FIGS. 6 and 7 are each an enlarged cross-sectional view illustrating a different embodiment of the reactor 503 shown in FIG. 5. These embodiments respectively include a tubular member 302 which is housed in a tubular case 301, as illustrated in FIG. 3 or 4. The tubular case 301 has a pencil-shaped exterior so as to readily penetrate the soil region. At the bottom of the tubular case 301 an opening (a second opening) 504 is provided for evacuating or aspirating the first medium containing the pollutant. The first medium containing the pollutant is aspirated by the suction pump 502 shown in FIG. 5 through the second opening 504 and flows toward the first opening 505, and hence contacts, through the interposition of the membrane, the second medium containing the microorganism flowing in the tubular member 302 housed in the tubular case 301. The pollutant in the first medium penetrates the wall of the tubular member 302 and contacts the microorganism within, and hence is decomposed by the same.

Fourth Embodiment

The fourth embodiment according to the present invention is a process for treating a polluted medium and an apparatus used for the same.

FIG. 8 is an enlarged cross-sectional view illustrating another embodiment of the reactor 203 of FIG. 2, in which the reference numeral 801 is a tubular case constituting a passage for the first medium and having at each end an opening 803 as an inlet and an opening 804 as an outlet, each for the first medium. The reference numeral 802 is a tubular member composed of a membrane as its outer wall through which the pollutant can penetrate and the microorganism cannot penetrate. This tubular member has first and second openings 805 and 806 respectively forming a passage for the second medium flowing, for instance, from the first opening 805 down to the second opening 806. The tubular member 802 is coiled and encased in the tubular case 801 in such a manner that the second medium, as introduced into the tubular member 802 via the inlet 805, flows in a direction from the outlet 804 down to the inlet 803 in the tubular case 801, each for the first medium.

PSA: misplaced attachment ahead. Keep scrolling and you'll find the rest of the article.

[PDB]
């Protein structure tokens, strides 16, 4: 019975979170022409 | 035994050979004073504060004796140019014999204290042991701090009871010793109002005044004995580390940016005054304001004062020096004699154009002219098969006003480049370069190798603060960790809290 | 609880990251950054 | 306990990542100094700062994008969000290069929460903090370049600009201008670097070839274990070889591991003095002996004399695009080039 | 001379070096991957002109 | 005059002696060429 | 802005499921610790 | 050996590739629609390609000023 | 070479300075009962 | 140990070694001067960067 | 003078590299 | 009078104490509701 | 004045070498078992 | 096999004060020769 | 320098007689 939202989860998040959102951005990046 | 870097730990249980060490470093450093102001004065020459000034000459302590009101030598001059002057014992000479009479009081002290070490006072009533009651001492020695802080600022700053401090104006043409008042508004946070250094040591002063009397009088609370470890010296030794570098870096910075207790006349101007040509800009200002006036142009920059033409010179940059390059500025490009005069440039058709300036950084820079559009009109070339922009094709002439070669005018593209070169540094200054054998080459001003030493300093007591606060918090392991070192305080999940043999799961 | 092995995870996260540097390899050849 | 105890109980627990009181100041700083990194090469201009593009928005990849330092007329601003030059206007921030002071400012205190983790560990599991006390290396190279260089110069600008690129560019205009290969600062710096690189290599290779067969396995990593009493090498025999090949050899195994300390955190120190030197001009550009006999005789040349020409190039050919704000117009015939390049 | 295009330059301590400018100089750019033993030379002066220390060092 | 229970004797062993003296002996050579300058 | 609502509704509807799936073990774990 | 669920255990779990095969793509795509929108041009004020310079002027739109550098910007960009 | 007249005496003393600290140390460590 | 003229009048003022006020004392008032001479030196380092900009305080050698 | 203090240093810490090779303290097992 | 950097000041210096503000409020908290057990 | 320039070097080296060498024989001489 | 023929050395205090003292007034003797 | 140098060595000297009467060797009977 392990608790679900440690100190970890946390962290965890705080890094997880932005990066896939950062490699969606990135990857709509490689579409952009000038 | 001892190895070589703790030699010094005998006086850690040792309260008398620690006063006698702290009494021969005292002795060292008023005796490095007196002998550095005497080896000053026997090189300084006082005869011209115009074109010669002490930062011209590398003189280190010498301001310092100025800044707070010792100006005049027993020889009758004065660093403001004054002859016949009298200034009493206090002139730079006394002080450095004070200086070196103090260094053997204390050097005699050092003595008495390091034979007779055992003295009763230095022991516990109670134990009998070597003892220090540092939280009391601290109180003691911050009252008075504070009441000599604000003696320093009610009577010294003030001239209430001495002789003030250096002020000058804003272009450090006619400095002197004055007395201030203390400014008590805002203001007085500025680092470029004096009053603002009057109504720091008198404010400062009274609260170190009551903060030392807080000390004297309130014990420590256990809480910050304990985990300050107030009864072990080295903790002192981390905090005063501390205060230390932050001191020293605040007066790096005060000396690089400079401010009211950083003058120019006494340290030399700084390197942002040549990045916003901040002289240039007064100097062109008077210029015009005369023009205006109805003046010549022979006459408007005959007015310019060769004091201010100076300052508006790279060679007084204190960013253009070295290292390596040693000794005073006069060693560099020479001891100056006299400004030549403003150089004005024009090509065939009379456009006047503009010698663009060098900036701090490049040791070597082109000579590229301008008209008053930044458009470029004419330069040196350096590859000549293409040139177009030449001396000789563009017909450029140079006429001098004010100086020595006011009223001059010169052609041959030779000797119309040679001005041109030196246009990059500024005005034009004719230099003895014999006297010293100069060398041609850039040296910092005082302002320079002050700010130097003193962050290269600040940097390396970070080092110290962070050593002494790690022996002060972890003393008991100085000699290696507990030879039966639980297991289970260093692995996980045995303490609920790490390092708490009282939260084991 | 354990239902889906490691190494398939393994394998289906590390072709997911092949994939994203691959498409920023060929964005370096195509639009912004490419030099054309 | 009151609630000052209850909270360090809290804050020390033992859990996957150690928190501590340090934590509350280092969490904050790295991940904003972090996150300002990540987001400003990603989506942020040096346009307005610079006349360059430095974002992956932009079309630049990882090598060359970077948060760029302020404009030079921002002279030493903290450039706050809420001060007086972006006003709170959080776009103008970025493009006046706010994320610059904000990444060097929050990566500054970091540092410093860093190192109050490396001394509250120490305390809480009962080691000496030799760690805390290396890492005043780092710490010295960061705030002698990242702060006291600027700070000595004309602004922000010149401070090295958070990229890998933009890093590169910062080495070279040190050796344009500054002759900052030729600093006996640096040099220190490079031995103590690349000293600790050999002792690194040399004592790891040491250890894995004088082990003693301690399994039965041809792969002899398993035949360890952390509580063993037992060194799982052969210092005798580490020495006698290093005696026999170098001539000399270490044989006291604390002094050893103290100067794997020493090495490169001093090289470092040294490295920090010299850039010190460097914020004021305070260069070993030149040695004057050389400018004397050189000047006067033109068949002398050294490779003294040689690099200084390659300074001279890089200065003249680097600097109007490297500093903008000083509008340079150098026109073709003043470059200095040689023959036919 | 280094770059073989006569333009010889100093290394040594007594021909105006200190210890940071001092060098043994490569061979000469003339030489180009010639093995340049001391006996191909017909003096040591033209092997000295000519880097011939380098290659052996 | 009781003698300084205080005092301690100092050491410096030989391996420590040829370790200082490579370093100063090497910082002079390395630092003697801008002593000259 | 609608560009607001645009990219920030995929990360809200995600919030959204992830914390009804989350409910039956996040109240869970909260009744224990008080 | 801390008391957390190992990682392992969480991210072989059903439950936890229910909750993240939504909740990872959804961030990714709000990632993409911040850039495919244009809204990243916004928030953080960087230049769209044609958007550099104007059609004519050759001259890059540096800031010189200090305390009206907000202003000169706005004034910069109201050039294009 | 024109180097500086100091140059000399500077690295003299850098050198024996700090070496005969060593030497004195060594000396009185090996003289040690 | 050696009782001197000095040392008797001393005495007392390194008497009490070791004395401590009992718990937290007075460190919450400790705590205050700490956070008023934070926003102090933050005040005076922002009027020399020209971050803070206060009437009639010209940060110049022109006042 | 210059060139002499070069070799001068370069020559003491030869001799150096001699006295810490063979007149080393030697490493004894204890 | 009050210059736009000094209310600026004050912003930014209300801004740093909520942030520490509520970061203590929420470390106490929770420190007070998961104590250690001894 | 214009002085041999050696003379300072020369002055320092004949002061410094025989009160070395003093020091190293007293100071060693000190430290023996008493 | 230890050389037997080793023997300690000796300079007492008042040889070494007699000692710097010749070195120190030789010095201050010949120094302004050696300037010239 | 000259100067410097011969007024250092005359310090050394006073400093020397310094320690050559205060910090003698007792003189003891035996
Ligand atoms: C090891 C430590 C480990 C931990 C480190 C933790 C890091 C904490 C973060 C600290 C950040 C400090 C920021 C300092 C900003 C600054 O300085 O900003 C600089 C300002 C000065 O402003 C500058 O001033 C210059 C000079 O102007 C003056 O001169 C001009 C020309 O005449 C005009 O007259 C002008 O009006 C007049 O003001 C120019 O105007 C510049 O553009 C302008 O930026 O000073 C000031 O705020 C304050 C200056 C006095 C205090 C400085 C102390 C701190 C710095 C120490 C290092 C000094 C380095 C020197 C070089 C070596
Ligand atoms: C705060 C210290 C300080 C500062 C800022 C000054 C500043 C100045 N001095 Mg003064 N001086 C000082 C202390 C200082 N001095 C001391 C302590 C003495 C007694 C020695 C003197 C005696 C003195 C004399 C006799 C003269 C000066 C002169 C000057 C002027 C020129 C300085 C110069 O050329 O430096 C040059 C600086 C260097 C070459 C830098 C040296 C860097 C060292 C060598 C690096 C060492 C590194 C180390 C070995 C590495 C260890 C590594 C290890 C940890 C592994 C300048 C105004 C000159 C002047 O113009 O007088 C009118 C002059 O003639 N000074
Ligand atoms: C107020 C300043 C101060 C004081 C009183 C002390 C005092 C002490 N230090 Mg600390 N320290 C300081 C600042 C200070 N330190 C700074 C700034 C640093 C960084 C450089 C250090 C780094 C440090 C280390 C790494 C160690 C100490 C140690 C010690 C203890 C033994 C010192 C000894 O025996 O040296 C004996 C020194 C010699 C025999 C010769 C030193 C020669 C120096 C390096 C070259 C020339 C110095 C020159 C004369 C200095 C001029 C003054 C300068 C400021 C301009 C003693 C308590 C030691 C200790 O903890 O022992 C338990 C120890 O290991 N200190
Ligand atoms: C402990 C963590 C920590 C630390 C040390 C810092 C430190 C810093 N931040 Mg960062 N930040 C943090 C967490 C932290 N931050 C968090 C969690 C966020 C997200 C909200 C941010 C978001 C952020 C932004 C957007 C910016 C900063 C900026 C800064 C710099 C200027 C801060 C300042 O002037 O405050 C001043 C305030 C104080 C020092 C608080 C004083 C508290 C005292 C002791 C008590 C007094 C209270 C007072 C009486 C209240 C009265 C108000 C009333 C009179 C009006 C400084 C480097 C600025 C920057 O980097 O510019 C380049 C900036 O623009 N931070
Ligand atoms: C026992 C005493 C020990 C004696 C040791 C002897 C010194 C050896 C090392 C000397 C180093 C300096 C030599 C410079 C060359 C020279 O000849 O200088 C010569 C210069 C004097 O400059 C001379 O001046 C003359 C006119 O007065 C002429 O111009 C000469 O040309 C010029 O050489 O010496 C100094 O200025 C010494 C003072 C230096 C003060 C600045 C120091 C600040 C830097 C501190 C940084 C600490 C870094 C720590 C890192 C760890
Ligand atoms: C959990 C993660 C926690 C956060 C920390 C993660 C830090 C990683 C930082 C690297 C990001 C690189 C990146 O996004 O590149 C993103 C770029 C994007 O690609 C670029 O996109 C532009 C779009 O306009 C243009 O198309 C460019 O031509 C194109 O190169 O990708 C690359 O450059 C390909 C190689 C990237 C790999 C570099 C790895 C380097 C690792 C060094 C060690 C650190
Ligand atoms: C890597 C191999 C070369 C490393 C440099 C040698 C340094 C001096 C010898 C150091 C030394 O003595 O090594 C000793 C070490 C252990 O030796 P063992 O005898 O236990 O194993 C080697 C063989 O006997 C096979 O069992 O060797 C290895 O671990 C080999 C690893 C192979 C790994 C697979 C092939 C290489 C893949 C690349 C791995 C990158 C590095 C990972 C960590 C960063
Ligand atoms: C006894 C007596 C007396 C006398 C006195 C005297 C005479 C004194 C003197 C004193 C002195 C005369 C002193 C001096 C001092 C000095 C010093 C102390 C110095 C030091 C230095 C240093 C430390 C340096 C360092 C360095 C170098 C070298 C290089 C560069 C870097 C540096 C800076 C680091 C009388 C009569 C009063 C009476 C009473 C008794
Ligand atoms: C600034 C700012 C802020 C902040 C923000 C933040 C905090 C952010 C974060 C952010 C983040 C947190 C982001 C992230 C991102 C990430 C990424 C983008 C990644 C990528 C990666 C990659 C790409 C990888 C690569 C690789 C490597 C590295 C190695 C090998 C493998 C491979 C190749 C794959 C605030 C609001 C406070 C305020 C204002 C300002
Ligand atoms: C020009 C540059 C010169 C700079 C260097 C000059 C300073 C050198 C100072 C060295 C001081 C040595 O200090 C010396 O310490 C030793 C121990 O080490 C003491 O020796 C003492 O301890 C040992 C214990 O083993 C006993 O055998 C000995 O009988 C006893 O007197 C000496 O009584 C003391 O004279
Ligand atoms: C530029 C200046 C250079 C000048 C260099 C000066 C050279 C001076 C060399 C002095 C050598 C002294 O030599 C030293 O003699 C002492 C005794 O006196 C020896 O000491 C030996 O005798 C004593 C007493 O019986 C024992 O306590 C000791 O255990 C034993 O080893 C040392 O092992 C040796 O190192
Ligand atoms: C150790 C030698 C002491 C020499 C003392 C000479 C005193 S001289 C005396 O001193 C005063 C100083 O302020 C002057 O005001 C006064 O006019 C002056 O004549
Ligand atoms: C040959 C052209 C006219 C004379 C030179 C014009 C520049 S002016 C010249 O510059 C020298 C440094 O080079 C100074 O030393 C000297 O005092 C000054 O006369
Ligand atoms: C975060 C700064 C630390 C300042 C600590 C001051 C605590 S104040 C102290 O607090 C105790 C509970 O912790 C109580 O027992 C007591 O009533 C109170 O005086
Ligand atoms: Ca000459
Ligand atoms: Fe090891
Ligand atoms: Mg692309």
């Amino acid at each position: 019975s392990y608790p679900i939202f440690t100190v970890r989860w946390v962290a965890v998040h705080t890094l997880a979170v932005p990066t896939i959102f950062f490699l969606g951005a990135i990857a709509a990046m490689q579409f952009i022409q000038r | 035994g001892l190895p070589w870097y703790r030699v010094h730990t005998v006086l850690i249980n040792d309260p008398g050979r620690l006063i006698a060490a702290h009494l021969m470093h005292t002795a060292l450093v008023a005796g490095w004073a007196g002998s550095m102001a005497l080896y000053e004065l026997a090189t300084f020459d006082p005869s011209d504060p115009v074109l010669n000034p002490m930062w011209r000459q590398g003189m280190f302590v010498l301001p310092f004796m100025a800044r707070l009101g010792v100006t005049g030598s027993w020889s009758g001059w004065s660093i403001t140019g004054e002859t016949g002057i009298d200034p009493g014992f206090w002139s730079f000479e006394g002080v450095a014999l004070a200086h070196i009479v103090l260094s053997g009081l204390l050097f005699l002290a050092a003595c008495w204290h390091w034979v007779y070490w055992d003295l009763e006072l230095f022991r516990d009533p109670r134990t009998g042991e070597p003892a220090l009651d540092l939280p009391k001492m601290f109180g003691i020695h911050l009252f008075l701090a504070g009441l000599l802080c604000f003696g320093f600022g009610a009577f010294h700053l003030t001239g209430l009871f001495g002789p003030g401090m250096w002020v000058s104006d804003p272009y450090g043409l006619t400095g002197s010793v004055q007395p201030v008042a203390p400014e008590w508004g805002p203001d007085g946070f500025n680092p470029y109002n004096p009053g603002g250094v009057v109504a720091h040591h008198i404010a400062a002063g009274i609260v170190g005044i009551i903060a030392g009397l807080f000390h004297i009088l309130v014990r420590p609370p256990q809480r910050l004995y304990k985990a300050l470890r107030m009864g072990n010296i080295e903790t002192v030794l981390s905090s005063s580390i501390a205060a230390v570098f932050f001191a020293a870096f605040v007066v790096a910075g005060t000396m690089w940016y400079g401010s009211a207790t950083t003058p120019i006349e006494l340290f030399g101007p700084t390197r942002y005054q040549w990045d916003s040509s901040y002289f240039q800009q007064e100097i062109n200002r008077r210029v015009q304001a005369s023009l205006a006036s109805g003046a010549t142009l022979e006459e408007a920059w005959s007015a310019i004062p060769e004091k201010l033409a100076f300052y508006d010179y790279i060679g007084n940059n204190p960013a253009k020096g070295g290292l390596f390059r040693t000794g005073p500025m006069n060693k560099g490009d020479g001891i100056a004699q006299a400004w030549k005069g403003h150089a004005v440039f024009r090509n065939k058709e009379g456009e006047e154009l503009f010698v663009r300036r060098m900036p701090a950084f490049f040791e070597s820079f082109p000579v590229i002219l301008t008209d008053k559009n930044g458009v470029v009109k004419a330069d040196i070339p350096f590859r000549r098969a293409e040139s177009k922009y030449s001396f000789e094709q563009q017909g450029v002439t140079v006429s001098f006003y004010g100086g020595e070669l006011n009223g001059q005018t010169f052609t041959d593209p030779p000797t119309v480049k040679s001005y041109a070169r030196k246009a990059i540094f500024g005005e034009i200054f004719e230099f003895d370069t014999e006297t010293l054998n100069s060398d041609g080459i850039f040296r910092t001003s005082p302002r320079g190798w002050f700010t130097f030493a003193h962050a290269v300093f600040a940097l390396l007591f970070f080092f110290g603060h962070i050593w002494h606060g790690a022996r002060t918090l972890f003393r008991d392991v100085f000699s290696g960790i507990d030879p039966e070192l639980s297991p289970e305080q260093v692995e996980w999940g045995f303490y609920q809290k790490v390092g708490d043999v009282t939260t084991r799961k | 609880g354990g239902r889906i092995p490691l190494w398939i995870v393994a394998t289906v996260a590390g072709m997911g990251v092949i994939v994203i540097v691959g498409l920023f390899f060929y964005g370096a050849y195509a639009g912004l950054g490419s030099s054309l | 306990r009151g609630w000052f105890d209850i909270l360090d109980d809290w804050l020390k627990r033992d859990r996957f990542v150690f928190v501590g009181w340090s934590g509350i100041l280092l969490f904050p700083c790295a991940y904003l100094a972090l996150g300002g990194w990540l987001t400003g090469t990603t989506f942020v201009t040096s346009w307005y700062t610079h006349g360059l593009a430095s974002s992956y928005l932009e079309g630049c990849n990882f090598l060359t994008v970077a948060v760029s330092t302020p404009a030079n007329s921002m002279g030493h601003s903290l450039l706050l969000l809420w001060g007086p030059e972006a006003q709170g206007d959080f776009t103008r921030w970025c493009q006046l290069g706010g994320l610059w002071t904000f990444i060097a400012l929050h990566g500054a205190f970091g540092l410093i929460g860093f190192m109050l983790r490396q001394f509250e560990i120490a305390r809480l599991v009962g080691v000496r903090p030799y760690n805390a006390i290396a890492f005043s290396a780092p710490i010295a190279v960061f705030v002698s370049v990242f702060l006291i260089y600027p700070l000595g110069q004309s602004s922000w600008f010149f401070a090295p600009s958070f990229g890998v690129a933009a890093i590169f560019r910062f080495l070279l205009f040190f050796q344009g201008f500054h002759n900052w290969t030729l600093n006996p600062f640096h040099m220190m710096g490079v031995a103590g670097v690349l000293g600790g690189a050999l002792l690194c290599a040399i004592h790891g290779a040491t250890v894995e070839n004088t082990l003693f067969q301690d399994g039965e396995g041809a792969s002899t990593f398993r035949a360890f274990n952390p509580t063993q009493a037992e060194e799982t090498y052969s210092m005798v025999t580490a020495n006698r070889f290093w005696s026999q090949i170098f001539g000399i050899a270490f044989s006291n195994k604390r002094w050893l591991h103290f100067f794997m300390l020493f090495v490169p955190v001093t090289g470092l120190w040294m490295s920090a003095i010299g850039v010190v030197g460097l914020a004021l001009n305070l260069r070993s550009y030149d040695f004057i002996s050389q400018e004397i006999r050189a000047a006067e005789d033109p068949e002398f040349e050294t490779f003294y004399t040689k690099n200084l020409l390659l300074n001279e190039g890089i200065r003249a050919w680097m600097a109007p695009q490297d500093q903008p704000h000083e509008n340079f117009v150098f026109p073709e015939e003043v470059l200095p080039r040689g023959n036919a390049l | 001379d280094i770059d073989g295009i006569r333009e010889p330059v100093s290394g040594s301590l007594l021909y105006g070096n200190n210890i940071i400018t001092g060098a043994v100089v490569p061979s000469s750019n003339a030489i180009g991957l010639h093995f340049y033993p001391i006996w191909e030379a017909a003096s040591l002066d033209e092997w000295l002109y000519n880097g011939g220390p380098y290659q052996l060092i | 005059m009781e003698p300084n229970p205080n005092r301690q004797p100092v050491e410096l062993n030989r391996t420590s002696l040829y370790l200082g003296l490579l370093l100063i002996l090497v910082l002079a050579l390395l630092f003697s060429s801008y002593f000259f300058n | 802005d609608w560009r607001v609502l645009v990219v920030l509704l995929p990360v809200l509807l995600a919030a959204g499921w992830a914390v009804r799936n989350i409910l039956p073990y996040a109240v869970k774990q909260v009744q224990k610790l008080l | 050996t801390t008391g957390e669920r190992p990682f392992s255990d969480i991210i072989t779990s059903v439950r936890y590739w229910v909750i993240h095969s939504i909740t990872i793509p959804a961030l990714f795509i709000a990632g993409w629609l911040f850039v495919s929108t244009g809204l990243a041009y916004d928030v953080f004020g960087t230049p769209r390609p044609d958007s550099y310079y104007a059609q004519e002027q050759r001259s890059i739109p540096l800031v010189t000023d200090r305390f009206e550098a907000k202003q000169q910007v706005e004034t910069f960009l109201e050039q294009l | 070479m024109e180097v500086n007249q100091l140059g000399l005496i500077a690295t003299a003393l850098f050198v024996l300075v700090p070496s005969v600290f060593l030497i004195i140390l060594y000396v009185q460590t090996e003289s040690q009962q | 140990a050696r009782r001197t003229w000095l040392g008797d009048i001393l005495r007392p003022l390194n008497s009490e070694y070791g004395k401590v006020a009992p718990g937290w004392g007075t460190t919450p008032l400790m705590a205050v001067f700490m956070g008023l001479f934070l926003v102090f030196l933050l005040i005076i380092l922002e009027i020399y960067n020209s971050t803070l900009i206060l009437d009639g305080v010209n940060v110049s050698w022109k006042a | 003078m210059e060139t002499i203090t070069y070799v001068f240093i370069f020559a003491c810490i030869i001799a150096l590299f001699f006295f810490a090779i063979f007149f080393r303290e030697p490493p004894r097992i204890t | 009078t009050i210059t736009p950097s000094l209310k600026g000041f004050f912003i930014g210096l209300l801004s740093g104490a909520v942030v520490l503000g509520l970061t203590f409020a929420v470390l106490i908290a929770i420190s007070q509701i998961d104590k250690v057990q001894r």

The first medium containing the pollutant is introduced from a first reservoir not shown to the tubular case 801 via the inlet 803 using a supply means such as a pump. The second medium containing the microorganism, which is reserved in a second reservoir, not shown, and enhanced in the decomposing activity for the pollutant, is introduced via the opening 805 to the tubular member 802 using the supply means. The first medium and the second medium respectively flow in opposite directions to each other, and contact each other indirectly through the interposition of the outer wall of the tubular member 802. This construction generates a gradient of the microorganism's decomposing activity for the pollutant from upstream to downstream of the tubular member 802. To be more specific, the pollutant-decomposing activity of the microorganism introduced into the tubular member 802 is maximized immediately after introduction, and decreases in the downstream direction, since the second medium containing the microorganism flows downstream and decomposes the pollutant in the first medium penetrated through the membrane.